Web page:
I swear to God -- I sat down to write an analytical, keenly insightful post examining both the overt and more nuanced message elements used by the Republican presidential candidates in their last debate. "Remember," I tell my graduate students in political and policy communication, "we're not here to talk about which candidates or officials or political parties we like or agree with. We're here as communication scholars to determine which messages are effective, which aren't, and why."
But, c'mon! Did you see that last assembly of great conservative minds? These people make the seven dwarfs look like a MENSA steering committee. Actually, the process has boiled down to Mitt and the seven not-Mitts. But it's also taken on some of the dynamics of a shooting gallery. Every time somebody pops up as a viable, "true conservative" not-Mitt Romney, the real world takes aim and they get shot full of holes.
Michele Bachmann was the golden child for about an hour and a half. Then the public saw what her colleagues in Congress have known for years: she only occasionally orbits earth. She continues to make the most gape-jawed inane statements, but usually gets credit because she so fervently believes what she's saying. There's a good reason her eyes frequently look unfocused.
Rick Perry was the savior for a few minutes. Then America found out why he's been known in Texas for years as Governor Good Hair. He was never the sharpest knife in the drawer and the blade hasn't gotten any sharper. He looks great, and he'll howdy the heck out of you, but deep down inside, he's very shallow. The last debate revealed that he's pretty much a one-trick pony, and it's not a new trick. "Let my friends drill more oil and it'll fix everything." Perry's problem now is that once the public starts laughing at you it's very difficult to be taken seriously again.
Ron Paul continues to attract support from a corps of true believers. He's really a nice man, very smart, absolutely sincere, and he has never wavered in his libertarian beliefs, which are somewhere to the right of Ethelred the Unready. But, he scared the hell out of a lot of people when they heard him characterize dying from curable diseases and starving to death from poverty as rights enshrined in the Constitution. More than a few more practical conservatives whispered, "uh oh."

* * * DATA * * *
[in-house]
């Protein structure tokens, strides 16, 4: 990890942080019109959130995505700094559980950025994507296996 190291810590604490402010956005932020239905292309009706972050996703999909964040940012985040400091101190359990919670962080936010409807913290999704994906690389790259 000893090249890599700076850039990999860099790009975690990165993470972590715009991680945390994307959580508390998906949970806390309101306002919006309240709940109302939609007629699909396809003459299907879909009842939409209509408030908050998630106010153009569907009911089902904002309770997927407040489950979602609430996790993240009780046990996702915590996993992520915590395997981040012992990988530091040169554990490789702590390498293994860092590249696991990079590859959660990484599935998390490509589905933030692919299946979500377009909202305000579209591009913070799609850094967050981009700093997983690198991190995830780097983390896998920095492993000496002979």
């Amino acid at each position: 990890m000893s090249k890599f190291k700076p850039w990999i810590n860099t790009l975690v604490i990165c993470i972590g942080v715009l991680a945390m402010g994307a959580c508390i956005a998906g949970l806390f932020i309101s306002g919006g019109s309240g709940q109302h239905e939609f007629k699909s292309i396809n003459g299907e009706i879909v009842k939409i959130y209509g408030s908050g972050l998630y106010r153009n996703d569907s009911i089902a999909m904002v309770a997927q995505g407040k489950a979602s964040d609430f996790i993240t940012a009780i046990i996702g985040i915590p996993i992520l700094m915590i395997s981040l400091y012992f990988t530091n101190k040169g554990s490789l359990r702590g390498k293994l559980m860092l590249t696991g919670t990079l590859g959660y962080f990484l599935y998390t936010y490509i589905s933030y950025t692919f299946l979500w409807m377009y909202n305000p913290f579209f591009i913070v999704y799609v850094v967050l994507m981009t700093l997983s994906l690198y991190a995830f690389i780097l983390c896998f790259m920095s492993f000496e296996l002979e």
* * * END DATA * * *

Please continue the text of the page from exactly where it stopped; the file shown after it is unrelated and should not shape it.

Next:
Herman Cain is the latest not-Romney to emerge from the pack. He's been there all along, but after others crashed and burned and New Jersey Governor Chris Christie retained his sanity and his office, Cain and his "9-9-9" tax plan suddenly seemed more appealing. Unfortunately, it turns out that 9-9-9 may not be quite the cure for the nation's fiscal mess that Mr. Cain would like us to believe. It's sure catchy. But even cursory examination finds that it simply shifts most of the country's operating costs to middle and lower income taxpayers. It was apparently crafted and dynamically scored by an investment adviser named Rich Lowrie, who works in a local Wells Fargo Bank in Pepper Pike, Ohio.
Nobody has really figured out what Jon Huntsman is running for; Vice President in 2012, President in 2016? He's smart, articulate, has an impressive resume and great presidential hair. But he keeps trying to convince us that Utah leads the nation in practically everything, and I'm just not buying it. He has all the qualifications, but nobody pays any attention to him. His problem is that in the places he's trolling for votes, the Real World Caucus is very, very small.
Rick Santorum seems like a nice enough guy. He's not, but he seems like he is. The former U.S. senator from Pennsylvania wants the federal government to stay completely out of your lives -- except for legislating abortion, issues of sexual orientation and teaching your kids Intelligent design in school. In 2006, Santorum lost re-election to his Senate seat to Bob Casey by 18%. Think the folks in Pennsylvania were on to something?
And then, there's Newt Gingrich. There's always Newt Gingrich. As has been pointed out many times, it's slightly ironic that a person who poses as a strong moral leader is, in fact, a serial philanderer, who was in the midst of philandering while leading the prosecution of Bill Clinton for philandering. Not to mention that he was the only speaker of the house in American history to have been disciplined for ethics violations. Newt is reminiscent of the fellow who was so mean even his friends didn't like him. But his talent for hyperbole is unmatched -- perhaps the most incredible penchant to overstate things since the beginning of time.
In view of the competition, it's no wonder Mitt Romney spends a lot of time in debates fighting back a smirk. But there is one real possibility that could run up the numbers on his Grecian Formula: Sarah Palin.
We need to pay close attention because Sarah Palin never said she wouldn't run for president. She said, "After much prayer and serious consideration, I have decided that I will not be seeking the 2012 GOP nomination for president of the United States."
So, if Mitt wins the Republican nomination and the GOP's right wing faces the prospect of supporting a "moderate" candidate, what are the chances that Madam Palin would hear the call and announce her candidacy for President of the United States on the Tea Party ticket?